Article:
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SMS Zieten

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SMS Zieten in port.jpg
Zieten in port
History
German Empire
Name: Zieten
Builder: Thames Iron Works, Blackwall, London
Laid down: 1875
Launched: 9 March 1876
Completed: 15 July 1876
Commissioned: 1 August 1876
Reclassified:
  • As fishery protection vessel, 1899
  • As coast guard ship, 1914
Struck: 6 December 1919
Fate: Sold for scrap, 18 April 1921
General characteristics (as built)
Type: Aviso
Displacement: 1,170 metric tons (1,150 long tons; 1,290 short tons)
Length: 79.4 m (260 ft 6 in) overall
Beam: 8.56 m (28 ft 1 in)
Draft: 3.8 m (12 ft 6 in)
Installed power:
Propulsion:
Speed: 16 knots (30 km/h; 18 mph)
Range: 1,770 nmi (3,280 km; 2,040 mi) at 9 knots (17 km/h; 10 mph)
Complement:
  • 6 officers
  • 88 enlisted
Armament:

SMS Zieten was the first torpedo-armed aviso built for the Imperial German Navy (Kaiserliche Marine). She was built in Britain in 1875–1876, and was the last major warship built for Germany by a foreign shipyard. Ordered as a testbed for the new Whitehead torpedo, Zieten was armed with a pair of 38 cm (15 in) torpedo tubes, and was capable of a top speed of 16 knots (30 km/h; 18 mph), making her the fastest ship in the German fleet at the time. Zieten proved to be the first torpedo-armed vessel in a series of avisos that ultimately developed into the first light cruisers. In addition to her impact in German warship design, Zieten also influenced numerous other navies, who built dozens of similar avisos and torpedo vessels of their own.

Zieten served for the first two decades of her career with the torpedo boat flotilla. In 1878–1880, she was captained by Alfred von Tirpitz, the future architect of the High Seas Fleet. In 1882, she cruised the Mediterranean Sea with several other German warships, and was present during the British bombardment of Alexandria, where she protected German interests. Zieten was used as a fishery protection ship from 1899 until 1914, when the outbreak of World War I necessitated her mobilization as a coastal patrol ship. She served in this capacity for the duration of the war, and was stricken from the naval register in December 1919. The ship was finally sold for scrapping in August 1921, after forty-five years of service.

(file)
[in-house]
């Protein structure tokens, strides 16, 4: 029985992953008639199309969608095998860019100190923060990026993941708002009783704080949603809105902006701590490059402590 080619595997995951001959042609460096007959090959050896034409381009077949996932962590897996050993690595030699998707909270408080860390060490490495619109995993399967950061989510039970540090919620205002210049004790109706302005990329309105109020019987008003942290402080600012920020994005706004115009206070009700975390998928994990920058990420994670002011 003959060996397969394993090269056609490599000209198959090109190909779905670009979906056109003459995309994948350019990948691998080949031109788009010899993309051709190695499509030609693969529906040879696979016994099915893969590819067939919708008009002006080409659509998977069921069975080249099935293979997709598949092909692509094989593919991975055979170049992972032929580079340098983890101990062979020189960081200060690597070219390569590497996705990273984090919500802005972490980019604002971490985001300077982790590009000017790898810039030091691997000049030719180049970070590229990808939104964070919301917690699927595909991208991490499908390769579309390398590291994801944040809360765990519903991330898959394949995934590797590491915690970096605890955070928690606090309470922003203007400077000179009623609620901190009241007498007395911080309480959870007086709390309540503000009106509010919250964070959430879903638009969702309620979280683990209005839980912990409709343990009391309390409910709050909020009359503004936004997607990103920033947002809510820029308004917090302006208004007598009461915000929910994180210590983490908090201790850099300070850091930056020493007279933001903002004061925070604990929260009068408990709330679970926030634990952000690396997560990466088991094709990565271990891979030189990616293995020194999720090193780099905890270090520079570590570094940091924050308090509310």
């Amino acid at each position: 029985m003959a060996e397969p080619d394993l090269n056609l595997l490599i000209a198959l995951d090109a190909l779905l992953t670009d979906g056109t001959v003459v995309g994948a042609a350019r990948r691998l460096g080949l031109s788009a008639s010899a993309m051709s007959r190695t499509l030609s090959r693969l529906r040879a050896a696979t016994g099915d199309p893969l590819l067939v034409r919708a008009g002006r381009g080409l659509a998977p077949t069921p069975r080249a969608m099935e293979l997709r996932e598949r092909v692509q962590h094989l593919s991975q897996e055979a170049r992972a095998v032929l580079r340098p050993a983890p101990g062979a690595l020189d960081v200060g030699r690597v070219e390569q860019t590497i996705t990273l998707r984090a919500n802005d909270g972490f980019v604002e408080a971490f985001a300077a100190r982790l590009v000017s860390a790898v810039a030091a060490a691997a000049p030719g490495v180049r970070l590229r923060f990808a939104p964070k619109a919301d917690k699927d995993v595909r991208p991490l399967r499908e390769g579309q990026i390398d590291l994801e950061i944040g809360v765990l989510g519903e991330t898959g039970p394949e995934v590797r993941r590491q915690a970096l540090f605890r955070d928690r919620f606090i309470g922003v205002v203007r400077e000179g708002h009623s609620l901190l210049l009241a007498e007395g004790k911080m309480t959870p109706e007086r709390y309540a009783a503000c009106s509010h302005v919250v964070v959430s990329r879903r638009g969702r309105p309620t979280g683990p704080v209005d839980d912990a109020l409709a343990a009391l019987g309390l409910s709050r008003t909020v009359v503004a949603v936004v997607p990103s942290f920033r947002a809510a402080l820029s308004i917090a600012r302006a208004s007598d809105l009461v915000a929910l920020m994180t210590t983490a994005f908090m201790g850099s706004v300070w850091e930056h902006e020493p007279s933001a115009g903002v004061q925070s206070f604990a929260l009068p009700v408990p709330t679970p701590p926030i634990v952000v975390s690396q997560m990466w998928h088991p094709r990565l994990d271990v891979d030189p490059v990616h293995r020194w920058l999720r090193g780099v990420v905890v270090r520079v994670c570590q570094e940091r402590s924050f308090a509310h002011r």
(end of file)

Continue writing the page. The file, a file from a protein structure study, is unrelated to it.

Design[edit]

In 1869, the Prussian Navy sent then-Korvettenkapitän Alexander von Monts to Austria to examine the new Whitehead torpedoes then being developed there. Albrecht von Stosch, the commander in chief of the new Imperial German Navy, approved a plan to develop a torpedo arm for the German fleet, and placed Monts in charge of the program in 1873. That year, Stosch's naval construction program called for a tender for the new torpedo boats.[1] The tender was ordered from the British firm the Thames Iron Works, and named Zieten.[2] She was to be the last major warship purchased by the German navy from a foreign shipyard.[3]

In addition to the planned role as a tender for torpedo boats, she was also intended to serve as a test platform for the new self-propelled torpedo. Up to the mid-1870s, the German navy had only experimented with a handful of torpedo ships, all of which were equipped with the old spar torpedo.[4] The ship's design provided the basis for both later German avisos—the Blitz class—and all subsequent light cruisers,[5] but also to numerous foreign designs, such as several classes of French, Italian, and Austrian avisos and torpedo craft.[6]

General characteristics[edit]

Zieten was 69.5 meters (228 ft) long at the waterline and 79.4 m (260 ft) long overall. She had a beam of 8.56 m (28.1 ft) and a draft of 3.8 m (12 ft) forward. She displaced 1,001 metric tons (985 long tons; 1,103 short tons) as designed and up to 1,170 t (1,150 long tons; 1,290 short tons) at full combat load. The hull was constructed with transverse iron frames and contained eight watertight compartments. Initially, Zieten had only a small bridge forward, but in 1899, a new superstructure was built; it included a conning tower with a compass platform. A chart house was also added forward of the funnel.[7]